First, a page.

The word ‘character’ is derived from the Greek word charattein, meaning to engrave.
The late United States Army Colonel Eric G. Kail, in his excellent series on leadership character wrote, “The engraving process that is the development of our character requires courage and transparency to forge this true integrity. My integrity is what it is today because of painfully valuable lessons with consequences, born from accountability to moral and ethical principles.”
When it comes to defining the character of a civic leader, which traits do you find most important?
Collaboration and the ability to truly value the opinions of others?
In my view, personal integrity, built upon solid moral and ethical values, is perhaps the greatest attribute of leadership – because it builds trust.
This is especially important in government service, because the confidence of those our elected and appointed officials serve is so extremely fragile.
Once the public’s trust in their government processes is lost, it is nearly impossible to recover.
(Just ask the Volusia County Council. . .)
Having the courage to speak the truth and the inherent ability to recognize situations where your personal integrity and that of your office are jeopardized, then taking the right course of action, for the right reasons, regardless of circumstance, are key to forging bonds among subordinates and constituents.
It doesn’t mean perfection in our personal and professional lives – and it doesn’t require blindly “going along to get along.” We all have ethical lapses, and if we are honest with ourselves, we recognize them, learn from our mistakes and failures, then strive for self-improvement.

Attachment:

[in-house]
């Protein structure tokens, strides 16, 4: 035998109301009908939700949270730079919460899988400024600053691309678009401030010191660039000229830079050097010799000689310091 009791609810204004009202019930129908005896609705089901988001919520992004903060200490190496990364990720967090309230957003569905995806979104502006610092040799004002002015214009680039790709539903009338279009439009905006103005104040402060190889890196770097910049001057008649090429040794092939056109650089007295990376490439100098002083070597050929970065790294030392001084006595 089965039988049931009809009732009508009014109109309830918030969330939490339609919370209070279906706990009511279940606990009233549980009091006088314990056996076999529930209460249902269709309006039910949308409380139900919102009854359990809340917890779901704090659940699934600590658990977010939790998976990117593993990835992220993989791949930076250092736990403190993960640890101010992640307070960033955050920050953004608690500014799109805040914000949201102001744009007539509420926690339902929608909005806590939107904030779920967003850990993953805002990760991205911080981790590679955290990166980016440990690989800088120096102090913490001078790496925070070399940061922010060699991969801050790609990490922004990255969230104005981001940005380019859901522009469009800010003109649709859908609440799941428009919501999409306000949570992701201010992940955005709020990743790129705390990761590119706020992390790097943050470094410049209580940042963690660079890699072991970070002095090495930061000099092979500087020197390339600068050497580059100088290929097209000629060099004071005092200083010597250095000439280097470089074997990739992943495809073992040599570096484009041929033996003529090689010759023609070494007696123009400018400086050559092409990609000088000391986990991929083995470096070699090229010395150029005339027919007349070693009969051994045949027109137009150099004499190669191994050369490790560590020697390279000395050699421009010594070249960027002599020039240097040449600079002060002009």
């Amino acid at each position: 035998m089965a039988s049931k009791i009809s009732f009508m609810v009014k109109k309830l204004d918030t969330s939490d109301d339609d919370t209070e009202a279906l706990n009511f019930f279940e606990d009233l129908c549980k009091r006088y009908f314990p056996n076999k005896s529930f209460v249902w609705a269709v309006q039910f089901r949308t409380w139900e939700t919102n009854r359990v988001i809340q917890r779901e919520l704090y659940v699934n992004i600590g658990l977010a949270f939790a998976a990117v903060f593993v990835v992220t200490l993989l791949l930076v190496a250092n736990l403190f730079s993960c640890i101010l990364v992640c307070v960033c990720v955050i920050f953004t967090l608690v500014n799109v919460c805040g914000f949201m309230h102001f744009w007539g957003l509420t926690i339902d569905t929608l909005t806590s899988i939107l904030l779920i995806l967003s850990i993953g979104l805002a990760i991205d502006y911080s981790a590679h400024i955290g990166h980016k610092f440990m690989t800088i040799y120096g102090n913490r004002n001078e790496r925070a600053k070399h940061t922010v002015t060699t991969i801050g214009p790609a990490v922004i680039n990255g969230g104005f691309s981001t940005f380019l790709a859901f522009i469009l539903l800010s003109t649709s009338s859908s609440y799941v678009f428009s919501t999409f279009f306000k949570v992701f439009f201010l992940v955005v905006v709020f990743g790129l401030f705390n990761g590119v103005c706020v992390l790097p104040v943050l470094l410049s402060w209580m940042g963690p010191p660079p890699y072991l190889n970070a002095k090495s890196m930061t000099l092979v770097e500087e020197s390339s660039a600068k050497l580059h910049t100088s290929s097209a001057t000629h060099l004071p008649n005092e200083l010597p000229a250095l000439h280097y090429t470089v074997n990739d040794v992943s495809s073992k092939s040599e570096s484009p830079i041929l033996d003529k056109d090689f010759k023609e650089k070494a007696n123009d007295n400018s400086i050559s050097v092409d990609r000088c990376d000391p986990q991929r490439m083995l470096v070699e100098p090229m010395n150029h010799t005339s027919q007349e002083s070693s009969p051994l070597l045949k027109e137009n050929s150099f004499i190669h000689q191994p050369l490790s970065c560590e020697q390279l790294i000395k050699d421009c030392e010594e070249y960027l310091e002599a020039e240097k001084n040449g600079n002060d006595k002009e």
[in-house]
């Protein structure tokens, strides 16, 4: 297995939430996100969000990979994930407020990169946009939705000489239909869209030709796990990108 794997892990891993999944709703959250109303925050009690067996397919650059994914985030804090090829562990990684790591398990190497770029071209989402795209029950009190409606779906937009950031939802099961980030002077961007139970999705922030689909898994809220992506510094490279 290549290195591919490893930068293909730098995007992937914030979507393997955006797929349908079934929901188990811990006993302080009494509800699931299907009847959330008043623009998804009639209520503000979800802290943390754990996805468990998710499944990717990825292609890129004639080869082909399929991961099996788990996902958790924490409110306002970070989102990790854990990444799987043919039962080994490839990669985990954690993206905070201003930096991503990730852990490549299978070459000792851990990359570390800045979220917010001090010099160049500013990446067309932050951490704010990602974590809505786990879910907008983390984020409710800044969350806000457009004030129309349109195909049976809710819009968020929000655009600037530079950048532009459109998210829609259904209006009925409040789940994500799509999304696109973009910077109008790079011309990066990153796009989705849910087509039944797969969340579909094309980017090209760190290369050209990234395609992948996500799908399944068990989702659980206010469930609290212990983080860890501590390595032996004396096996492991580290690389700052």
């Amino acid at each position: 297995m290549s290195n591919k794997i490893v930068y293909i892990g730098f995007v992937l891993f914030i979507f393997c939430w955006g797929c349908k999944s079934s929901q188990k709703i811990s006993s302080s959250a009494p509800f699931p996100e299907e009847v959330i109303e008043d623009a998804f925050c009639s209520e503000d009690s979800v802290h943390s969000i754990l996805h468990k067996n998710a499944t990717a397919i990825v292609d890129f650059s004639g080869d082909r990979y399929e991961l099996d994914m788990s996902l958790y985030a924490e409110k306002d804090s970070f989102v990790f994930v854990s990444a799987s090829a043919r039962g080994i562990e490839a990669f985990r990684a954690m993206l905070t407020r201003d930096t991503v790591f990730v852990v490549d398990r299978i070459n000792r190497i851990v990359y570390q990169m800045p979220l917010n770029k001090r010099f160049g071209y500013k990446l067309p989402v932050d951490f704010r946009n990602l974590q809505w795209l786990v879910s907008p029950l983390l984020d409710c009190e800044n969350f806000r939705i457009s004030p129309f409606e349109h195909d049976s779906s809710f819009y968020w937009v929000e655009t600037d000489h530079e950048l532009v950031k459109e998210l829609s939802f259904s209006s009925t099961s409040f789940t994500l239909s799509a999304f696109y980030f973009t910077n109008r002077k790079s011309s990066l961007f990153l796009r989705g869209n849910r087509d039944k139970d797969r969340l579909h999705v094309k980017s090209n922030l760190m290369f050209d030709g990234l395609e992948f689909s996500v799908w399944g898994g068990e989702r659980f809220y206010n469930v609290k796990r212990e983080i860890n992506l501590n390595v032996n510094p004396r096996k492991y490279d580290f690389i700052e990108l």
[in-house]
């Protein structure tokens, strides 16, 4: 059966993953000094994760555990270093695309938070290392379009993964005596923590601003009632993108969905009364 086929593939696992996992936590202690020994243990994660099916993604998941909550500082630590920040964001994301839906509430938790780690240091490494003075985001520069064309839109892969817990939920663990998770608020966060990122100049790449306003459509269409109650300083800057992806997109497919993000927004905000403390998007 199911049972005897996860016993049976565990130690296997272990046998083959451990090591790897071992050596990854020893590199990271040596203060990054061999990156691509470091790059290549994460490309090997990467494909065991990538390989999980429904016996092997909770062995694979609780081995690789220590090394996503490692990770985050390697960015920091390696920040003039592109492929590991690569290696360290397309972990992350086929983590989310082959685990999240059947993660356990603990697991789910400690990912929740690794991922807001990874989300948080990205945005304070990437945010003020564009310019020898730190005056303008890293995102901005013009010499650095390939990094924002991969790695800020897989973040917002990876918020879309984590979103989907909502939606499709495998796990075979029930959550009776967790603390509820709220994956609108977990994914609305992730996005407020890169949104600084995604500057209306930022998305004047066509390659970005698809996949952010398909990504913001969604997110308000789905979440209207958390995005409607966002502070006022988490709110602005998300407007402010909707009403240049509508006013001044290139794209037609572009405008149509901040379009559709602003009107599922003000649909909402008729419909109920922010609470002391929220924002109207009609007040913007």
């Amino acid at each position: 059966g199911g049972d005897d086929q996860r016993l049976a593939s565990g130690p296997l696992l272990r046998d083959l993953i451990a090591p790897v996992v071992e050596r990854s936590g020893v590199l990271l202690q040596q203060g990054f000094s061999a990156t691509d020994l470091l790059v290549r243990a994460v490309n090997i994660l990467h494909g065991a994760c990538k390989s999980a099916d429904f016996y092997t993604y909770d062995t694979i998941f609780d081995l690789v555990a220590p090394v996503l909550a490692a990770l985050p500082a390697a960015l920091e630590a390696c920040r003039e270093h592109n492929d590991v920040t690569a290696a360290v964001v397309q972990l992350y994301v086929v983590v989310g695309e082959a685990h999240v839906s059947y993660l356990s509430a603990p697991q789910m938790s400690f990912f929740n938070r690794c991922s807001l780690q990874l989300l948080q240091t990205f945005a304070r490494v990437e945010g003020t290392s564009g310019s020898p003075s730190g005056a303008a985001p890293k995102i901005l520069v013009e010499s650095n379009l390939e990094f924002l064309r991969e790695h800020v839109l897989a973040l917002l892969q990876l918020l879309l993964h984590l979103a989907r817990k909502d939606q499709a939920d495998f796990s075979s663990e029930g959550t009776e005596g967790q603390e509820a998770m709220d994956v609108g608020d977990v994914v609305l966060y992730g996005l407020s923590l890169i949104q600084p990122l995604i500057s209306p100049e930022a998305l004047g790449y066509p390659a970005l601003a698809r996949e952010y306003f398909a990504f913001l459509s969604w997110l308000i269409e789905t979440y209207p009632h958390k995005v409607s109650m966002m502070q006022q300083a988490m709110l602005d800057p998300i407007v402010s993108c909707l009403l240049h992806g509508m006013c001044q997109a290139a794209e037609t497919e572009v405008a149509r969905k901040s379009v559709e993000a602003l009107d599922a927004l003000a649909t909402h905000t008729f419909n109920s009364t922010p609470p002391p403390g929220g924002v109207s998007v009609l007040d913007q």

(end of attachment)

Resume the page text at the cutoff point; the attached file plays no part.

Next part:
It’s when people and organizations refuse to recognize their personal and systemic shortcomings, become self-delusional and develop a sense of infallibility – or selfishly ignore the needs and responsibilities of others – that results in a loss of transparency and dysfunction.
In my view, public officials who manipulate community perceptions on issues of serious civic concern by self-aggrandizement and posturing – turn insular and opaque – or maliciously use oversight committees as a cheap political insulation mechanism to rubber stamp unilateral decisions involving public funds and resources have lost the moral authority to lead.
To shut out others who have a clear responsibility to protect and steward public funds and resources is dishonest and destructive to the foundational elements of collegiality and trust.
On Friday, Holly Hill City Manager Joe Forte, who, in my over three-decades of experience working with and for him, personifies the great character traits mentioned above along with a deep faith and inherent willingness to put the needs of others above his own self-interests – formally resigned from the First Step Shelter Board.
When it became apparent that he could no longer effectively serve the mission of the board, protect the interests of citizens (who have generously pledged public funds to underwrite the First Step project) and meet the needs of the less fortunate, Mr. Forte did the honorable thing and distanced himself from the pernicious actions of those who have hijacked the process.
For a thoughtful man who respects the ethical and moral values of good governance, it was the only viable option.
Clearly, the other members of the First Step Shelter Board – which is almost exclusively comprised of sitting elected officials from the various cities who contributed, or private business leaders (some with direct ties to the City of Daytona Beach) – must realize that City Manager Jim Chisholm has no intention of permitting them to set policy, exert control, properly manage funds or establish a direction for the shelter.